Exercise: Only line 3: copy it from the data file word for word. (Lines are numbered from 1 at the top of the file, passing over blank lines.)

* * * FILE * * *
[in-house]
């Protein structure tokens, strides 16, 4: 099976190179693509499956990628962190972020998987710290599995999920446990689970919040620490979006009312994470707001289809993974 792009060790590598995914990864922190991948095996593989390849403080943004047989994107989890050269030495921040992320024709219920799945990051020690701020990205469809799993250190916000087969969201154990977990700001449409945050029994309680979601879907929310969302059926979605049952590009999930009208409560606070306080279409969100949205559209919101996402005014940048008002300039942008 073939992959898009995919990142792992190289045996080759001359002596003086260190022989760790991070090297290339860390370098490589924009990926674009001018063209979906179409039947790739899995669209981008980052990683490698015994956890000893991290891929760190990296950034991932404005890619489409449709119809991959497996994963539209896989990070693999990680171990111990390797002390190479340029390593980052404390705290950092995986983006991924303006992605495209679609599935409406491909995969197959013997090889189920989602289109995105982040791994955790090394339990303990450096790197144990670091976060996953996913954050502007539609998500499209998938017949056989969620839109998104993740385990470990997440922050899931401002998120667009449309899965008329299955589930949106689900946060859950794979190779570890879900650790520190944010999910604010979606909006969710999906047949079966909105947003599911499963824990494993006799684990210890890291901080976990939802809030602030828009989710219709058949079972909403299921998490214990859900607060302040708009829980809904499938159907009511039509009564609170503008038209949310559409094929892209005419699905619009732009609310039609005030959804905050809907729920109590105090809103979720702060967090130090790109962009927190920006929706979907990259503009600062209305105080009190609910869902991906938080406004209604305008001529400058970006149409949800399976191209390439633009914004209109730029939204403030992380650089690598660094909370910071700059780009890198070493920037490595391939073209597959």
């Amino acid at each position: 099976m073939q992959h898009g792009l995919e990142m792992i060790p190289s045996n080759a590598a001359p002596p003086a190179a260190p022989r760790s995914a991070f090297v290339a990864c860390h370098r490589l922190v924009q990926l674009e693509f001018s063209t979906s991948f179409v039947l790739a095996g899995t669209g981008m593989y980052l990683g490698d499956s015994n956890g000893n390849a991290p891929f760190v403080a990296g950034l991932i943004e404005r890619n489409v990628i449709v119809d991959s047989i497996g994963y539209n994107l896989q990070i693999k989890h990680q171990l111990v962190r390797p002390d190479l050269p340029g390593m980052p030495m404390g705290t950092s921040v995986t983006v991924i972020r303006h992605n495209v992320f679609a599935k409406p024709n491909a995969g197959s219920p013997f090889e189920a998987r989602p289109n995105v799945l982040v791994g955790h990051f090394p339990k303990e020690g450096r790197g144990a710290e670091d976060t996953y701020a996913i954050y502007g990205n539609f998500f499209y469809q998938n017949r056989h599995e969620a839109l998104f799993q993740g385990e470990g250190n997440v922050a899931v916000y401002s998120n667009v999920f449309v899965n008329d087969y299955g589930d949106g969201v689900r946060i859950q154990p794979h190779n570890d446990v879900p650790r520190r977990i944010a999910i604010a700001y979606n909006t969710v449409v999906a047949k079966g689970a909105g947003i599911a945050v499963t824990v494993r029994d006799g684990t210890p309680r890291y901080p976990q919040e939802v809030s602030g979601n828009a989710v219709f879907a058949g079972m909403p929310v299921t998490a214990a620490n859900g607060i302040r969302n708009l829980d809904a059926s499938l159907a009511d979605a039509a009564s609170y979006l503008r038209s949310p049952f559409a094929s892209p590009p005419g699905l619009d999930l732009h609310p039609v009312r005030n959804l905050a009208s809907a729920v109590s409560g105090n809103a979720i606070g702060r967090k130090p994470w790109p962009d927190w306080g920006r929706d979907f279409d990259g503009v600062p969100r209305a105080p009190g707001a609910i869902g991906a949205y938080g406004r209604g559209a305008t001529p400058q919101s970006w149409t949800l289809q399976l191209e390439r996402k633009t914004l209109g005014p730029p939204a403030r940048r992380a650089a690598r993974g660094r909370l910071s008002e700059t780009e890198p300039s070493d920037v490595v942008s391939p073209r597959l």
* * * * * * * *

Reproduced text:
């Amino acid at each position: 099976m073939q992959h898009g792009l995919e990142m792992i060790p190289s045996n080759a590598a001359p002596p003086a190179a260190p022989r760790s995914a991070f090297v290339a990864c860390h370098r490589l922190v924009q990926l674009e693509f001018s063209t979906s991948f179409v039947l790739a095996g899995t669209g981008m593989y980052l990683g490698d499956s015994n956890g000893n390849a991290p891929f760190v403080a990296g950034l991932i943004e404005r890619n489409v990628i449709v119809d991959s047989i497996g994963y539209n994107l896989q990070i693999k989890h990680q171990l111990v962190r390797p002390d190479l050269p340029g390593m980052p030495m404390g705290t950092s921040v995986t983006v991924i972020r303006h992605n495209v992320f679609a599935k409406p024709n491909a995969g197959s219920p013997f090889e189920a998987r989602p289109n995105v799945l982040v791994g955790h990051f090394p339990k303990e020690g450096r790197g144990a710290e670091d976060t996953y701020a996913i954050y502007g990205n539609f998500f499209y469809q998938n017949r056989h599995e969620a839109l998104f799993q993740g385990e470990g250190n997440v922050a899931v916000y401002s998120n667009v999920f449309v899965n008329d087969y299955g589930d949106g969201v689900r946060i859950q154990p794979h190779n570890d446990v879900p650790r520190r977990i944010a999910i604010a700001y979606n909006t969710v449409v999906a047949k079966g689970a909105g947003i599911a945050v499963t824990v494993r029994d006799g684990t210890p309680r890291y901080p976990q919040e939802v809030s602030g979601n828009a989710v219709f879907a058949g079972m909403p929310v299921t998490a214990a620490n859900g607060i302040r969302n708009l829980d809904a059926s499938l159907a009511d979605a039509a009564s609170y979006l503008r038209s949310p049952f559409a094929s892209p590009p005419g699905l619009d999930l732009h609310p039609v009312r005030n959804l905050a009208s809907a729920v109590s409560g105090n809103a979720i606070g702060r967090k130090p994470w790109p962009d927190w306080g920006r929706d979907f279409d990259g503009v600062p969100r209305a105080p009190g707001a609910i869902g991906a949205y938080g406004r209604g559209a305008t001529p400058q919101s970006w149409t949800l289809q399976l191209e390439r996402k633009t914004l209109g005014p730029p939204a403030r940048r992380a650089a690598r993974g660094r909370l910071s008002e700059t780009e890198p300039s070493d920037v490595v942008s391939p073209r597959l």